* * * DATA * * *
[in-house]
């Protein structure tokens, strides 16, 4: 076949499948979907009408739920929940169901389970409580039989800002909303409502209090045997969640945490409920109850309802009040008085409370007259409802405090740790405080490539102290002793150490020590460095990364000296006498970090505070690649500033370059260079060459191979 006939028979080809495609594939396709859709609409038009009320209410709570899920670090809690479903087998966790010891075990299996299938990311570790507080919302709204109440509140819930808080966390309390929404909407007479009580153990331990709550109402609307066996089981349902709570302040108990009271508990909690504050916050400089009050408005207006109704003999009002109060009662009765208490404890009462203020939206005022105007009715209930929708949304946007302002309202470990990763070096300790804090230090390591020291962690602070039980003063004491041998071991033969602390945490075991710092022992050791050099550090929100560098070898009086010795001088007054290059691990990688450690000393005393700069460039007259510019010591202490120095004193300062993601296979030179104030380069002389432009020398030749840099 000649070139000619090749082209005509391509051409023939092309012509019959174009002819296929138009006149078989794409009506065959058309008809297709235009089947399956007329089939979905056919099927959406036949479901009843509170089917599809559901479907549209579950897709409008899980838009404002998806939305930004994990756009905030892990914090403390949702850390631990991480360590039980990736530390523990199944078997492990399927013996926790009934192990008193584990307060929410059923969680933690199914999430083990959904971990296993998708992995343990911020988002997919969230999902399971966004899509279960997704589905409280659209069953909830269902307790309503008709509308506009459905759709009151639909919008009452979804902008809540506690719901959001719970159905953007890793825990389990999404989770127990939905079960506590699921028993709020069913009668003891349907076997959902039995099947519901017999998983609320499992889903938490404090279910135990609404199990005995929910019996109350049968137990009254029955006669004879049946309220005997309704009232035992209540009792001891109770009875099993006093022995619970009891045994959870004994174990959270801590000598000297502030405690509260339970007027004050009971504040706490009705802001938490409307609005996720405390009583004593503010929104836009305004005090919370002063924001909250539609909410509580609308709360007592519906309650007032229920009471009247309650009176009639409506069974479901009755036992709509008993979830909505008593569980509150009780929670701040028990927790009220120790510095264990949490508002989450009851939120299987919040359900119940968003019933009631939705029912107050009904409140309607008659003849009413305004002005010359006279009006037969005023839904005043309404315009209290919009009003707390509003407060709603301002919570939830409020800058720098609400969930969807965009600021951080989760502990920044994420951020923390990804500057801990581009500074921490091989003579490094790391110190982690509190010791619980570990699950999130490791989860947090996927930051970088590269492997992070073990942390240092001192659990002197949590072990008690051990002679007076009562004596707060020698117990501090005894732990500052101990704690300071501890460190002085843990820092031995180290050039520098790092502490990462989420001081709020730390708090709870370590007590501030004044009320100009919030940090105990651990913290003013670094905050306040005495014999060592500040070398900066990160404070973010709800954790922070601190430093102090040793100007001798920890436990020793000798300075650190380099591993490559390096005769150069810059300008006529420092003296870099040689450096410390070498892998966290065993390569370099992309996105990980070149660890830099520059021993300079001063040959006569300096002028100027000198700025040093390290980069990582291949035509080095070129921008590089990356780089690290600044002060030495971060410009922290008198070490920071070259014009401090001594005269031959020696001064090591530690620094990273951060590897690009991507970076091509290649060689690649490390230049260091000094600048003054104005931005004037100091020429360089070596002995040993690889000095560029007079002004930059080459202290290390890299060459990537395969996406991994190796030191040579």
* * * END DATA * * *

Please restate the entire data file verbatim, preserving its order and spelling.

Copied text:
[in-house]
């Protein structure tokens, strides 16, 4: 076949499948979907009408739920929940169901389970409580039989800002909303409502209090045997969640945490409920109850309802009040008085409370007259409802405090740790405080490539102290002793150490020590460095990364000296006498970090505070690649500033370059260079060459191979 006939028979080809495609594939396709859709609409038009009320209410709570899920670090809690479903087998966790010891075990299996299938990311570790507080919302709204109440509140819930808080966390309390929404909407007479009580153990331990709550109402609307066996089981349902709570302040108990009271508990909690504050916050400089009050408005207006109704003999009002109060009662009765208490404890009462203020939206005022105007009715209930929708949304946007302002309202470990990763070096300790804090230090390591020291962690602070039980003063004491041998071991033969602390945490075991710092022992050791050099550090929100560098070898009086010795001088007054290059691990990688450690000393005393700069460039007259510019010591202490120095004193300062993601296979030179104030380069002389432009020398030749840099 000649070139000619090749082209005509391509051409023939092309012509019959174009002819296929138009006149078989794409009506065959058309008809297709235009089947399956007329089939979905056919099927959406036949479901009843509170089917599809559901479907549209579950897709409008899980838009404002998806939305930004994990756009905030892990914090403390949702850390631990991480360590039980990736530390523990199944078997492990399927013996926790009934192990008193584990307060929410059923969680933690199914999430083990959904971990296993998708992995343990911020988002997919969230999902399971966004899509279960997704589905409280659209069953909830269902307790309503008709509308506009459905759709009151639909919008009452979804902008809540506690719901959001719970159905953007890793825990389990999404989770127990939905079960506590699921028993709020069913009668003891349907076997959902039995099947519901017999998983609320499992889903938490404090279910135990609404199990005995929910019996109350049968137990009254029955006669004879049946309220005997309704009232035992209540009792001891109770009875099993006093022995619970009891045994959870004994174990959270801590000598000297502030405690509260339970007027004050009971504040706490009705802001938490409307609005996720405390009583004593503010929104836009305004005090919370002063924001909250539609909410509580609308709360007592519906309650007032229920009471009247309650009176009639409506069974479901009755036992709509008993979830909505008593569980509150009780929670701040028990927790009220120790510095264990949490508002989450009851939120299987919040359900119940968003019933009631939705029912107050009904409140309607008659003849009413305004002005010359006279009006037969005023839904005043309404315009209290919009009003707390509003407060709603301002919570939830409020800058720098609400969930969807965009600021951080989760502990920044994420951020923390990804500057801990581009500074921490091989003579490094790391110190982690509190010791619980570990699950999130490791989860947090996927930051970088590269492997992070073990942390240092001192659990002197949590072990008690051990002679007076009562004596707060020698117990501090005894732990500052101990704690300071501890460190002085843990820092031995180290050039520098790092502490990462989420001081709020730390708090709870370590007590501030004044009320100009919030940090105990651990913290003013670094905050306040005495014999060592500040070398900066990160404070973010709800954790922070601190430093102090040793100007001798920890436990020793000798300075650190380099591993490559390096005769150069810059300008006529420092003296870099040689450096410390070498892998966290065993390569370099992309996105990980070149660890830099520059021993300079001063040959006569300096002028100027000198700025040093390290980069990582291949035509080095070129921008590089990356780089690290600044002060030495971060410009922290008198070490920071070259014009401090001594005269031959020696001064090591530690620094990273951060590897690009991507970076091509290649060689690649490390230049260091000094600048003054104005931005004037100091020429360089070596002995040993690889000095560029007079002004930059080459202290290390890299060459990537395969996406991994190796030191040579």